She is also awarded with the local awards of her university, but the horrible disease prevented her from getting it. Unfortunately, Shirley Jackson peacefully died because of a heart attack at the age of 48 in her own bed. Even after her death, Edgar Hymn published two anthologies that include some of her published and unpublished works, her children published Just an Ordinary Day that consist of many unpublished stories which brought Shirley Jackson the glory again.
The Lottery analysis
We can surely suggest that The Lottery is the most popular short story by Shirley Jackson as it has been filmed, staged and translated into many languages. It is also taught in the school, so this means that it has not only the social influence, but an academic one.
The plot of The Lottery tells us about the habitants of the small town who gather around the center of the town in order to take part in the lottery. Usually, the lotteries take more time, but since the town is too small and counts only three hundred of villagers, the lottery is going to take just two or three hours.
Every family is listed beforehand and have a piece of paper with their names in the box. When Mr. Summers checks if everyone is present, only Mr. Dunbar is not here, but Mrs. Dunbar would like to take up his job and draw for him.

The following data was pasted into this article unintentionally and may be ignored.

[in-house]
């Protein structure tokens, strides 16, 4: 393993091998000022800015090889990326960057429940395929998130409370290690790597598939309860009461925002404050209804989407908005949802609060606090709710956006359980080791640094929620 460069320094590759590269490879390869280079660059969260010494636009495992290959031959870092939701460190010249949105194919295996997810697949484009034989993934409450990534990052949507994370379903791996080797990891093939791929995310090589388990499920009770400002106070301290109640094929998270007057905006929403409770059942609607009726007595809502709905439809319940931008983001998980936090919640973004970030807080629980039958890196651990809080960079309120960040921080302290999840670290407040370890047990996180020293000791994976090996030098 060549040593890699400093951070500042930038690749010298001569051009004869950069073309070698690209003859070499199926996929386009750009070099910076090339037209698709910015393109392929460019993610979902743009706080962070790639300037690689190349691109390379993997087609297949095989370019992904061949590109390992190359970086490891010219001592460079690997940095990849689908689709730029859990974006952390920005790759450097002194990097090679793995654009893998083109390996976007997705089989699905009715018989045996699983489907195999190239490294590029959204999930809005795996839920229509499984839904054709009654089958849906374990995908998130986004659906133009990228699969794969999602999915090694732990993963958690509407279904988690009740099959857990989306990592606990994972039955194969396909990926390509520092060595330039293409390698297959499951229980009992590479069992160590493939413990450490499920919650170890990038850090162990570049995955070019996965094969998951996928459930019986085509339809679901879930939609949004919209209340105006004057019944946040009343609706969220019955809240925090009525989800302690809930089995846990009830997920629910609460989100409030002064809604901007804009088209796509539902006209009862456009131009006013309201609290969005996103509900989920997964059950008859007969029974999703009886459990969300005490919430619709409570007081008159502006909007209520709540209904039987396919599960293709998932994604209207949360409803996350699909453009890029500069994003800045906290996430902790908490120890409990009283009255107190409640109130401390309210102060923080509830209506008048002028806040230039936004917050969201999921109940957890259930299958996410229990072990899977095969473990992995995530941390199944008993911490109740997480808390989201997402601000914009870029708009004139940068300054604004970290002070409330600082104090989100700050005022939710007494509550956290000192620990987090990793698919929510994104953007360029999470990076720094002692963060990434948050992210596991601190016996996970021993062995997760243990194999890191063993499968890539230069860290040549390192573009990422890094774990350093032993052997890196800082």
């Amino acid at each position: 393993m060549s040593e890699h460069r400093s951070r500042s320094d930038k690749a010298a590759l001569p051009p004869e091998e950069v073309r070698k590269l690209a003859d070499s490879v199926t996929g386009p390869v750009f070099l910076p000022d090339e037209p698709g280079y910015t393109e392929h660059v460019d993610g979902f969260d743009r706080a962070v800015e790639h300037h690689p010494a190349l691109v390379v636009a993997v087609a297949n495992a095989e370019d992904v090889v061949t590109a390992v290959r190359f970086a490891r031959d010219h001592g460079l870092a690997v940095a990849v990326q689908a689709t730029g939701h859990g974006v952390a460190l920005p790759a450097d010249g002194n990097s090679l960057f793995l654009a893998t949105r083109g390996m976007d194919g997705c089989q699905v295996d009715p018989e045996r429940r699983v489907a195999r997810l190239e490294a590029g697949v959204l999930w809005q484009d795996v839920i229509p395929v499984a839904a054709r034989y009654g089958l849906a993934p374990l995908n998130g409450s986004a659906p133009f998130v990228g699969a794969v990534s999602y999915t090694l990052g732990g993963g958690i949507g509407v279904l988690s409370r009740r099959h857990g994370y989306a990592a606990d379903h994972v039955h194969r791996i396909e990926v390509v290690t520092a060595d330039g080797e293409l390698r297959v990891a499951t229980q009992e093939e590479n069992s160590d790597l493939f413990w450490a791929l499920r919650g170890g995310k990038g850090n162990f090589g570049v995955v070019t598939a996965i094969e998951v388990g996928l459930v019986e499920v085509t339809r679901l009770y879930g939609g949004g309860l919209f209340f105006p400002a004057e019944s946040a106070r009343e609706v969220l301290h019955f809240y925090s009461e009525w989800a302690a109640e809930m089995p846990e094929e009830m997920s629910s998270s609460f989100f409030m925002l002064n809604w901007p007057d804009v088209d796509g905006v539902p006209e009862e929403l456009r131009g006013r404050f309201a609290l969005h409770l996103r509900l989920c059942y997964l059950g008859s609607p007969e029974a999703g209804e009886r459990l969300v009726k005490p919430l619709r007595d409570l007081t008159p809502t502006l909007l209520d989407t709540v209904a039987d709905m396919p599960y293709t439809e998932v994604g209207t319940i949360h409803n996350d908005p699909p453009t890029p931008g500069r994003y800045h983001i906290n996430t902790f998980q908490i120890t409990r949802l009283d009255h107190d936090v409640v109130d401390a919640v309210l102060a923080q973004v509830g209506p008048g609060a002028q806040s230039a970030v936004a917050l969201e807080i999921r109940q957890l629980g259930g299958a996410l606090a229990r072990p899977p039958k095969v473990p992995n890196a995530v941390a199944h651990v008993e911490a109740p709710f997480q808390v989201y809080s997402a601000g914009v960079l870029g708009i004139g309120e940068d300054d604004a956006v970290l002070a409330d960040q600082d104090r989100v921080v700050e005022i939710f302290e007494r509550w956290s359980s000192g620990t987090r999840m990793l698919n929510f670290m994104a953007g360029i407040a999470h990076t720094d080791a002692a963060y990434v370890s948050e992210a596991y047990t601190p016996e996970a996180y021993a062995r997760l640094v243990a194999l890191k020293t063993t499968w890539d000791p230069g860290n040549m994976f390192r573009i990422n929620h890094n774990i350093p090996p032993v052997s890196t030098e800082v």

Explaining the rules of the lottery, Summers suggests that some of the neighboring villages cancelled their lotteries, but Old Man Warner, the oldest villager, suggests that it is barbaric and everyone can just return back to the living in the caves (Haven).
Anyway, the lottery continues and Bill Hutchinson get the winning paper with the name of his family on it. There are some people that claim the it is not fair, but Tessie is the one who argues the most. After a detailed examination of the papers an interesting detail is revealed. Tessie drew a dot on the piece of paper with her name, so all of the villagers are angry. They take the stones and throw them in Tessie who still believes it is not fair.
As for the deepest analysis of the main characters, we may say that Tessies is not just a tragic underdog of the lottery, she wants to cheat for the sake of her own well-being which results in her being beaten with stones to death. We can hardly call it a tragic incident as all of it could have easily been avoided if she shut her mouth and stop hypocritically “fighting for justice” (Franklin).
So to sum it up, we must say that Shirley Jackson is a very controversial writer that contributes to the world literature with her original supernatural fictions. Apart from the heroes of her novels and short stories, Shirley Jackson lived an ordinary life, spending time with her husband and children and left a big literary legacy for all generations. We admire the talent of such an interesting writer, who managed to turn her characters into a worldwide phenomenon.
Bloom, Harold. Shirley Jackson. Broomall, PA: Chelsea House, 2001. Print.
Franklin, Ruth. "“The Lottery” Letters - The New Yorker". The New Yorker. N.p., 2013. Web. 23 Jan. 2016.
Haven, Cynthia. "Shirley Jackson’S “The Lottery” – It Wasn’T As Easy As She Claimed. | The Book Haven". Bookhaven.stanford.edu. N.p., 2016. Web. 23 Jan. 2016.
Jackson, Shirley, and Joyce Carol Oates. Novels And Stories. New York, N.Y.: Library of America, 2010. Print.
Oppenheimer, Judy. Private Demons. New York: Fawcett Columbine, 1989. Print.